Monday, November 12, 2012

A bit weary but contented

We entertained a lot of visitors in the studio this weekend for our annual Open Studio Tour. The tour has such a nice flavor, with many guests finding themselves interacting more, and lingering a bit longer. One guest commented that she felt our tour was very "civilized" like she was in the big city. I had an opportunity for some quick demos, showing my supplies and workspace, offering tips, and acting as "tour guide" for my 100 day challenge. These paintings all had sequence numbers on the little tags underneath so you could tell in which order each was painted. They were arranged by color, size and content to make it more pleasing on the eye. At one point a large group of 14 people stood in a line, at a respectable distance looking at the art. As a result, I felt a bit out of body--like I had created a "museum" or "art gallery" wall in my own studio. There was even "whispering" at one point.
In my studio space, with iPad and Square ready for sales:
"Stalwart Elm" and two plain air landscapes "McNary Vista" and "Afternoon Respite", ©Laura Gable
So to reiterate and wrap up the challenge, I will summarize some of the earlier posts and musings here.

What was the 100 in 100 Challenge?
It was a self-challenge I adopted on August 2nd to create 100 paintings in 100 days. Most of the painting was done on 8x8 or 12x12 Ampersand gessoboards, or smaller supports (using mostly oil paints and some watercolor). The purpose of this challenge was to create a more definite habit of creating art, pay attention to the process, and to see my evolution as an artist, with a larger goal of joining the online daily painting movements in the near future. The challenge just ended Friday Nov. 9th - the day before our tour.

Lessons Learned:

- the process became a little bit easier each day as it integrated into my daily life
- vision and daily goals help, though often the daily painting informs the next day's piece.
- some days are better suited for doing loose rather than studied paintings (a good fit for the goal-less days)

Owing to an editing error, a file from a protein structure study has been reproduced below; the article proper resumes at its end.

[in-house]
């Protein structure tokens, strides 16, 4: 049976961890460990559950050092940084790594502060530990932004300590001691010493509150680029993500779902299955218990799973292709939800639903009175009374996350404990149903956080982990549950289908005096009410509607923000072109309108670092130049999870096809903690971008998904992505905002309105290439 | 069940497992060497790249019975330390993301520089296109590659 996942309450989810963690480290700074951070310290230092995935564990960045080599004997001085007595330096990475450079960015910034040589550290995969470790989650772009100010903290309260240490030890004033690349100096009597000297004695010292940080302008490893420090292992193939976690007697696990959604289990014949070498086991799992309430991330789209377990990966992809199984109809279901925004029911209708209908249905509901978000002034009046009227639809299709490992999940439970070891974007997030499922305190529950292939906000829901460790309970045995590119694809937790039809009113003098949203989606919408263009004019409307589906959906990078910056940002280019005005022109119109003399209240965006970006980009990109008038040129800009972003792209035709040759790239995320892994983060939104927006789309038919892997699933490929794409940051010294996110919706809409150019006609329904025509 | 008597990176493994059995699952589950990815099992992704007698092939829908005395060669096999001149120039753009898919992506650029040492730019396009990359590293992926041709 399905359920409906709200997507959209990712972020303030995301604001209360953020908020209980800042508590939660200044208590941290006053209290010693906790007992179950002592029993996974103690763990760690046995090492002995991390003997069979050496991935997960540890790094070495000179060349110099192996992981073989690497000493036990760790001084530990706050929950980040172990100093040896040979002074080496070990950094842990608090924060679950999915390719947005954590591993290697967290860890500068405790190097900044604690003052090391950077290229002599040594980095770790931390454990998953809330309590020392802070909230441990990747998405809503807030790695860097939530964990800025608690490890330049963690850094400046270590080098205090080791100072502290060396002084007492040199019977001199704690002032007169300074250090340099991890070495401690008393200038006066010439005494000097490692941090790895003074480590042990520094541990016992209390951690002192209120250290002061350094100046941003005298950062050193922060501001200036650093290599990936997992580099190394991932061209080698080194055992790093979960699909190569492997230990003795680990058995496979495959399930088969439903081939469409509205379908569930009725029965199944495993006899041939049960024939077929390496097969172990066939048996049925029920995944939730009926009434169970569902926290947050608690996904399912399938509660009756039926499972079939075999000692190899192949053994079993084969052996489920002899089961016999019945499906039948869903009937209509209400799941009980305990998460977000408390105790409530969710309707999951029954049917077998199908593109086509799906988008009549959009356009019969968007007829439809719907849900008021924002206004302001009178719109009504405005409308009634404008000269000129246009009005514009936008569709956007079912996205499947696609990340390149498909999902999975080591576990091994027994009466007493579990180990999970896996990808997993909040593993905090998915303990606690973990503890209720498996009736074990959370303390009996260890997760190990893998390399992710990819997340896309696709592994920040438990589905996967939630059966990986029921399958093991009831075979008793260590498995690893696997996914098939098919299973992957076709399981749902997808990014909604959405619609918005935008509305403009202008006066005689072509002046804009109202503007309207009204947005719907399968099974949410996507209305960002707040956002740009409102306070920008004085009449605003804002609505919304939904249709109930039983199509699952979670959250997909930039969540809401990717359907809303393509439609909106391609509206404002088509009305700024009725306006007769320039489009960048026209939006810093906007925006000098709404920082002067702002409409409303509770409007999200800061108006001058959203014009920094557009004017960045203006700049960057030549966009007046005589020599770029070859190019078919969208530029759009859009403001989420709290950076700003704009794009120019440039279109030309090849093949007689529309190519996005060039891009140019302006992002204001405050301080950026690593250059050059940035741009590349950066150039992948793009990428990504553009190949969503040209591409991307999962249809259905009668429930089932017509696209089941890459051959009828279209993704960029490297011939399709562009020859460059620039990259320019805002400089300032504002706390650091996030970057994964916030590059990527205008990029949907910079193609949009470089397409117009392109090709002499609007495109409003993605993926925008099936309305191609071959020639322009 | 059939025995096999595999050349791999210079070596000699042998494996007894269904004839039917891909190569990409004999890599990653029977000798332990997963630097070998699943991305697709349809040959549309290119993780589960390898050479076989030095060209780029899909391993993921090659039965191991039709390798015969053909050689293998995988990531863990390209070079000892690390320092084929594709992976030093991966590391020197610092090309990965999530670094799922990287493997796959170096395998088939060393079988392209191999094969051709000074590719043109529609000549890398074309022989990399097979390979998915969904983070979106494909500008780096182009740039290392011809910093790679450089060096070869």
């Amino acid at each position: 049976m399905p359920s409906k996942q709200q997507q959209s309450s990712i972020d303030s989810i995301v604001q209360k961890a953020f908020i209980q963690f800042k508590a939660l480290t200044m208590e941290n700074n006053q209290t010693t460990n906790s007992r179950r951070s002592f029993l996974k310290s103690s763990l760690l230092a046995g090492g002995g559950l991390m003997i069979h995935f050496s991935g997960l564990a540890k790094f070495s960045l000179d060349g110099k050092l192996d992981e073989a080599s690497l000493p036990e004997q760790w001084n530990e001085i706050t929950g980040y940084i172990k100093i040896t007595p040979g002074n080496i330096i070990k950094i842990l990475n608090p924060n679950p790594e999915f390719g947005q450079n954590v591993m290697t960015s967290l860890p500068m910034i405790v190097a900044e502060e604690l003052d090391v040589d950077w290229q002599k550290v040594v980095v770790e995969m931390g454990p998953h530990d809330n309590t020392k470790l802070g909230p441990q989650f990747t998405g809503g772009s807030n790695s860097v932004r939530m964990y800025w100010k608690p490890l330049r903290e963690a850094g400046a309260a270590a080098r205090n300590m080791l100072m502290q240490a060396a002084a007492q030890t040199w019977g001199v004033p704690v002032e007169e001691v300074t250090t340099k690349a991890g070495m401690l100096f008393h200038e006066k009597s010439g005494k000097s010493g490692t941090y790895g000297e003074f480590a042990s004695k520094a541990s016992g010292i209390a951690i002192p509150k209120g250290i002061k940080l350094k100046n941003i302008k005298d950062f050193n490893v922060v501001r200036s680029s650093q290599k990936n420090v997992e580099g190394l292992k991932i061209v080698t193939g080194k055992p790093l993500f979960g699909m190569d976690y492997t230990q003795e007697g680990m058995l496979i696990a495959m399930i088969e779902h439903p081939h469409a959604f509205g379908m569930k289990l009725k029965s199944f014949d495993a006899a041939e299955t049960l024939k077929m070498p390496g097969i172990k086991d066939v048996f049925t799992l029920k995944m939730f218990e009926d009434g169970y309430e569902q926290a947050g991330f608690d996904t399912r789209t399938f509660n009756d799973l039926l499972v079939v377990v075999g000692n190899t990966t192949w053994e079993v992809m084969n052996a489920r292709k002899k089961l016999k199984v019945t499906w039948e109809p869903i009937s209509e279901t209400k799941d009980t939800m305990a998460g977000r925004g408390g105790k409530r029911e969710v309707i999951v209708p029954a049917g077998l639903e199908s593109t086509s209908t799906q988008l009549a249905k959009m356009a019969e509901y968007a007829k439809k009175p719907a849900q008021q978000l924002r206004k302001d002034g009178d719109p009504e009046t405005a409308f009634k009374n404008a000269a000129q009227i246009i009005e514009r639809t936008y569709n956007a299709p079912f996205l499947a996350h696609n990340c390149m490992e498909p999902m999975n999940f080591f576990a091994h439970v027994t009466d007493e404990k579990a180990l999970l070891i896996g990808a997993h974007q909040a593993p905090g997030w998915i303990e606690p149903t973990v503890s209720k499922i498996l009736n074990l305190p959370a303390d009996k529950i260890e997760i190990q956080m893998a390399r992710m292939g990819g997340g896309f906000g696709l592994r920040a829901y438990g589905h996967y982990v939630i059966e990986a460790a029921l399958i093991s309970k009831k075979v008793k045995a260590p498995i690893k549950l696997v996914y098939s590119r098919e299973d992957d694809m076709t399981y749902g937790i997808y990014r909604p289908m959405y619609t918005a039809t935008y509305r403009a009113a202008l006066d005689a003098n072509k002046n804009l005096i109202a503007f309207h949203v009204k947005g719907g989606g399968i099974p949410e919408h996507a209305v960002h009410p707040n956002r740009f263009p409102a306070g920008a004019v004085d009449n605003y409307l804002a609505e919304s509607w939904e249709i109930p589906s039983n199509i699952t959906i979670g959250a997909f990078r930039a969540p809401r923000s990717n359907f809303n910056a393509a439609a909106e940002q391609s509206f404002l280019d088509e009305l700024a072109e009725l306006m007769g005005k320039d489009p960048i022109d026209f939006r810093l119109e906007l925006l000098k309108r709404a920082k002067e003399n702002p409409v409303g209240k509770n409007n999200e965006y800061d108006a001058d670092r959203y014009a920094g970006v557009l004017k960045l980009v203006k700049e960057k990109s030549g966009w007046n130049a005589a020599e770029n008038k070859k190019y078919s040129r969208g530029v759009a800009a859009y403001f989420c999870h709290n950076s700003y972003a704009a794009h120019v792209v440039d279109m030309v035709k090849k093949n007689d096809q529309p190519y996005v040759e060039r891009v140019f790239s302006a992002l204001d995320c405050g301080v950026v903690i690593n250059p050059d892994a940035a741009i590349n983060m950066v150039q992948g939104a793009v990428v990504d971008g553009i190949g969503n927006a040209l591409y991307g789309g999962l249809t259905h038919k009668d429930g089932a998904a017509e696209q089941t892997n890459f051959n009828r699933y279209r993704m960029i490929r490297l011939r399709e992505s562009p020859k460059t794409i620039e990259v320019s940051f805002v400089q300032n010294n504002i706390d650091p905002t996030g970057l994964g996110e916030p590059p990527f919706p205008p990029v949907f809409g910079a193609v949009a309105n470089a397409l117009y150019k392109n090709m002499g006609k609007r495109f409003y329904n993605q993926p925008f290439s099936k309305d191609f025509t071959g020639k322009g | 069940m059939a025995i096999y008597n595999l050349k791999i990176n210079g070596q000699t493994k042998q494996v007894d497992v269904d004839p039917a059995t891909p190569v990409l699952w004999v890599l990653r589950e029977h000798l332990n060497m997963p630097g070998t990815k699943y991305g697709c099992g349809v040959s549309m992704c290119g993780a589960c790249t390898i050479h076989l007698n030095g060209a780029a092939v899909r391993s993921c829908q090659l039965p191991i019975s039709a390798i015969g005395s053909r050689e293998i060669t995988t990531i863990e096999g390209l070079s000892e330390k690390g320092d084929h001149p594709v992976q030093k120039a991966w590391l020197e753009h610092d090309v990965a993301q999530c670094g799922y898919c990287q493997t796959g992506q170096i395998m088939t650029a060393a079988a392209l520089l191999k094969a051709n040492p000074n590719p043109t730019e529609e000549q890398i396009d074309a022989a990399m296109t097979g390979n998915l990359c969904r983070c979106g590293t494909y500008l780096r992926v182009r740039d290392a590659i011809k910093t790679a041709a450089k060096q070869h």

- daily painting creates it's own momentum
- I do need occasional breaks
- there were days that it was a struggle to create --usually when I made it a task or job like doing the dishes. To alleviate this, I started scheduling "joy moments."
- the studies from life require more concentration and focus, and can be hard work. But like any task when one can see the fruits of the labor, I came away feeling refreshed afterwards. As long as something was learned, the expectation of the quality of the end result could be relaxed a bit.

This all added to the exploration and kept it interesting. Mini goals were established - not only subject matter based, but technique based as well. For instance, I strive to express lost and found edges and not feel so compelled to express every aspect of every object (an ongoing effort).

Shelf display in the studio: newly framed "Sequential" finds a new home;
"Red Mountain" and "Vineyard Revelry" display nicely below; © Laura Gable
Thanks for reading my blog. I hope you are equally inspired to do something similar. A potter friend is now on her 4th day of a 100 day challenge. And another inspirational friend is doing something "different" every day -- not necessarily art based, just a unique exploration (like journal writing with the non-dominant hand.) Please share what inspiration you have come away with.

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